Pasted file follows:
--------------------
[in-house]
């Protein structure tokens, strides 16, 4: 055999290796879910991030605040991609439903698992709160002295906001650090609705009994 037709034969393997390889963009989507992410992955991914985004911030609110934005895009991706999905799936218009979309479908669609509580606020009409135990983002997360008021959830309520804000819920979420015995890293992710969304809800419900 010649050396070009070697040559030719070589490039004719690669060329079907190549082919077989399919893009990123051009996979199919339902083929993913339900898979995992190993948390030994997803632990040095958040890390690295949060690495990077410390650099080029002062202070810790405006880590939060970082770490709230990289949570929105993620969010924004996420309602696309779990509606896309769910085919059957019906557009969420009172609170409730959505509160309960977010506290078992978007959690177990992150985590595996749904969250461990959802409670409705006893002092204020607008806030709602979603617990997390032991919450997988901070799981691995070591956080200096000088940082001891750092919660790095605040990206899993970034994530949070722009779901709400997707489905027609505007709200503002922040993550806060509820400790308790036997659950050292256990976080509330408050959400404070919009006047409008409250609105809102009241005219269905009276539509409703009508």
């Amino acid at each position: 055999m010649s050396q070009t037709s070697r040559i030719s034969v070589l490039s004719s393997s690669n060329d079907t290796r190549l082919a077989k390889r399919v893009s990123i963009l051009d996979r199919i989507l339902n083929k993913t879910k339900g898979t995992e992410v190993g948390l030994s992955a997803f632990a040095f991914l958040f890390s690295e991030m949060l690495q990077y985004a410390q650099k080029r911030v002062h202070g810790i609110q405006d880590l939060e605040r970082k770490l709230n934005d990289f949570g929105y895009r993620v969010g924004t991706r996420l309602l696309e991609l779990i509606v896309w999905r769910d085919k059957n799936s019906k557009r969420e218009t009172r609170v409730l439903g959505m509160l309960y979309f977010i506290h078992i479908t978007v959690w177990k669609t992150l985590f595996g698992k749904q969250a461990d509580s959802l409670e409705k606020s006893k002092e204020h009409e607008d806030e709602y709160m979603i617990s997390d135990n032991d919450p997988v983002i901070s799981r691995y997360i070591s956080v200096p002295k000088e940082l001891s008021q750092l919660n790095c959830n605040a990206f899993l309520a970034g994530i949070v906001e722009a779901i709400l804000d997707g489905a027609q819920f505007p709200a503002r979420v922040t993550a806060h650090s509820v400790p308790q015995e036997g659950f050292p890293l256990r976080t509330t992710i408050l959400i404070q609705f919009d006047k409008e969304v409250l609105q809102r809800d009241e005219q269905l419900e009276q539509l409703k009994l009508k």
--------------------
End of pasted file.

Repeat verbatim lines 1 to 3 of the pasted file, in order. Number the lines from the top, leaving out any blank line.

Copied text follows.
[in-house]
């Protein structure tokens, strides 16, 4: 055999290796879910991030605040991609439903698992709160002295906001650090609705009994 037709034969393997390889963009989507992410992955991914985004911030609110934005895009991706999905799936218009979309479908669609509580606020009409135990983002997360008021959830309520804000819920979420015995890293992710969304809800419900 010649050396070009070697040559030719070589490039004719690669060329079907190549082919077989399919893009990123051009996979199919339902083929993913339900898979995992190993948390030994997803632990040095958040890390690295949060690495990077410390650099080029002062202070810790405006880590939060970082770490709230990289949570929105993620969010924004996420309602696309779990509606896309769910085919059957019906557009969420009172609170409730959505509160309960977010506290078992978007959690177990992150985590595996749904969250461990959802409670409705006893002092204020607008806030709602979603617990997390032991919450997988901070799981691995070591956080200096000088940082001891750092919660790095605040990206899993970034994530949070722009779901709400997707489905027609505007709200503002922040993550806060509820400790308790036997659950050292256990976080509330408050959400404070919009006047409008409250609105809102009241005219269905009276539509409703009508």
């Amino acid at each position: 055999m010649s050396q070009t037709s070697r040559i030719s034969v070589l490039s004719s393997s690669n060329d079907t290796r190549l082919a077989k390889r399919v893009s990123i963009l051009d996979r199919i989507l339902n083929k993913t879910k339900g898979t995992e992410v190993g948390l030994s992955a997803f632990a040095f991914l958040f890390s690295e991030m949060l690495q990077y985004a410390q650099k080029r911030v002062h202070g810790i609110q405006d880590l939060e605040r970082k770490l709230n934005d990289f949570g929105y895009r993620v969010g924004t991706r996420l309602l696309e991609l779990i509606v896309w999905r769910d085919k059957n799936s019906k557009r969420e218009t009172r609170v409730l439903g959505m509160l309960y979309f977010i506290h078992i479908t978007v959690w177990k669609t992150l985590f595996g698992k749904q969250a461990d509580s959802l409670e409705k606020s006893k002092e204020h009409e607008d806030e709602y709160m979603i617990s997390d135990n032991d919450p997988v983002i901070s799981r691995y997360i070591s956080v200096p002295k000088e940082l001891s008021q750092l919660n790095c959830n605040a990206f899993l309520a970034g994530i949070v906001e722009a779901i709400l804000d997707g489905a027609q819920f505007p709200a503002r979420v922040t993550a806060h650090s509820v400790p308790q015995e036997g659950f050292p890293l256990r976080t509330t992710i408050l959400i404070q609705f919009d006047k409008e969304v409250l609105q809102r809800d009241e005219q269905l419900e009276q539509l409703k009994l009508k």